$individual_news = $facebook->api_client->dashboard_addNews($user, $news,
$global_news = $facebook->api_client-
>dashboard_addGlobalNews($global_news, $image);
$multi_news = $facebook->api_client->dashboard_multiAddNews($users, $news, $image);

If successful, the $global_news and $individual_news items will return a news_id if the call succeeds, and the $multi_news item will return an associative array of uid keys that contain either a news_id if successful or false if unsuccessful. These news_id values are important and should be stored because they will be required if news items need to be cleared from a dashboard. In addition, two conventions were demonstrated in the message values: You can use the {*actor*} token, which is also available within stream attachments, to be rendered as the user whose dashboard is being updated; and you can use <<USER_ID>>, where <<USER_ID>> can be replaced by any user identifier. In your own applications, this would form part of a two-stage process of updating an individual's activity stream but also updating the news streams of that user's friends that he or she was playing against or wanting to update.

Clearing News Items

As with adding news items, three methods enable you to clear updates that have already been created by an application. Clearing individual news will not remove global news and vice versa, and so these methods may be used alongside each other:

  • dashboard.clearNews
  • dashboard.clearGlobalNews
  • dashboard.multiClearNews

All of an individual's news items can be removed by using the dashboard.clearNews method and supplying their uid as the single required parameter or by additionally passing in an array of news_id values. For global news, the dashboard.clearGlobalNews method can be called without any parameters to remove all news or can include an array of news_id values similar to the individual news item method. Clearing multiple individuals' news items is slightly more complex. Here is an example assuming that the $multi_news parameter that was presented in the "Adding News Items" section above returned the following:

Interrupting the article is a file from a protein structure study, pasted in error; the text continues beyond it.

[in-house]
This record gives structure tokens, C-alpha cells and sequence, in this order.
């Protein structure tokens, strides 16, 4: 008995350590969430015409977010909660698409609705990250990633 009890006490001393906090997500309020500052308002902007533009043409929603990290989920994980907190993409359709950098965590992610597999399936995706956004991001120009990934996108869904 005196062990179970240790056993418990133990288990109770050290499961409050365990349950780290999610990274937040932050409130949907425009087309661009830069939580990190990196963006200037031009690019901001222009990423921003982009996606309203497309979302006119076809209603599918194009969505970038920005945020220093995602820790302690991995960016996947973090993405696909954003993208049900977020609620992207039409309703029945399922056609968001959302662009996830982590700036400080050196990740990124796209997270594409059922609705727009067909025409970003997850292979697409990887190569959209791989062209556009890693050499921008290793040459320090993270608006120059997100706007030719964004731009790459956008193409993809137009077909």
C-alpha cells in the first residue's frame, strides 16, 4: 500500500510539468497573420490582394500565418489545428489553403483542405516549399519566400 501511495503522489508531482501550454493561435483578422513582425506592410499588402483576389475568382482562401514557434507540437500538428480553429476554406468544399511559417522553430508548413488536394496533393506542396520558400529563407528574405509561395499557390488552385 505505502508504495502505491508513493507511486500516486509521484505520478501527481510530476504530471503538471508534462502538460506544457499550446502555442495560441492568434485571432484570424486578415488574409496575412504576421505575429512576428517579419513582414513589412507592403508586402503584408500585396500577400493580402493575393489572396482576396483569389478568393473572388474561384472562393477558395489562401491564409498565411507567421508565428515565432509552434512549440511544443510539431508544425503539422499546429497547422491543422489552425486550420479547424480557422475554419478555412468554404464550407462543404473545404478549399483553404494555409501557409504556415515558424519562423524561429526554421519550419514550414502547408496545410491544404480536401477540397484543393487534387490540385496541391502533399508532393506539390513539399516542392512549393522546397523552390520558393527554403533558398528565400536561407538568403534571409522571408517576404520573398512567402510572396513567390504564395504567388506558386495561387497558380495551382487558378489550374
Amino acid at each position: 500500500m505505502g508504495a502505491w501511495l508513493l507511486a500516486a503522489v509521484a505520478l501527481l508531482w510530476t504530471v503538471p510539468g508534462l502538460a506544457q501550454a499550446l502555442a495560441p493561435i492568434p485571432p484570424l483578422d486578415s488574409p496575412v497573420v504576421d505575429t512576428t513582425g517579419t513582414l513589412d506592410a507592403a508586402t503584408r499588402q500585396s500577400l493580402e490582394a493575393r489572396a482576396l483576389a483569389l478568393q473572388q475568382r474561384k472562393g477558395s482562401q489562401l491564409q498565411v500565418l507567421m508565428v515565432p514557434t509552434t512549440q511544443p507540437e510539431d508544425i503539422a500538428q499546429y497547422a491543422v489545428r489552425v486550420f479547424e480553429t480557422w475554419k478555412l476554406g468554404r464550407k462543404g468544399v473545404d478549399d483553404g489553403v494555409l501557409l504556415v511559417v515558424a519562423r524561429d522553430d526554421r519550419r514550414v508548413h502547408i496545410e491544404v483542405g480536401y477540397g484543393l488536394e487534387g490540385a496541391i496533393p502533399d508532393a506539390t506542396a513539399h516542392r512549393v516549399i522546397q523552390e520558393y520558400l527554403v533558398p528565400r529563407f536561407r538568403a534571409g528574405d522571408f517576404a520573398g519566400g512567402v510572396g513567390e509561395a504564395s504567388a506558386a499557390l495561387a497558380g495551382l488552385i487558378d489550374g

$multi_news = array(
 "1" => 111,
 "2" => 222,
 "3" => 333
$ids = array(
 "1" => array("111"),
 "2" => array("222"),
 "3" => array()
$removed_multi_news = $facebook->api_client->dashboard_multiClearNews($ids);

A successful response from the individual and global methods is an associative array of news_id keys and Boolean values depending on whether the news item has been removed. When you are removing multiple individuals' news items, an associative array will be returned equivalent to the individual and global methods if news_id values were supplied. Otherwise, if no news_id values were supplied (such as the last $ids parameter), an associative array will be returned containing the uid as the key and a Boolean value of whether the news item was removed or not.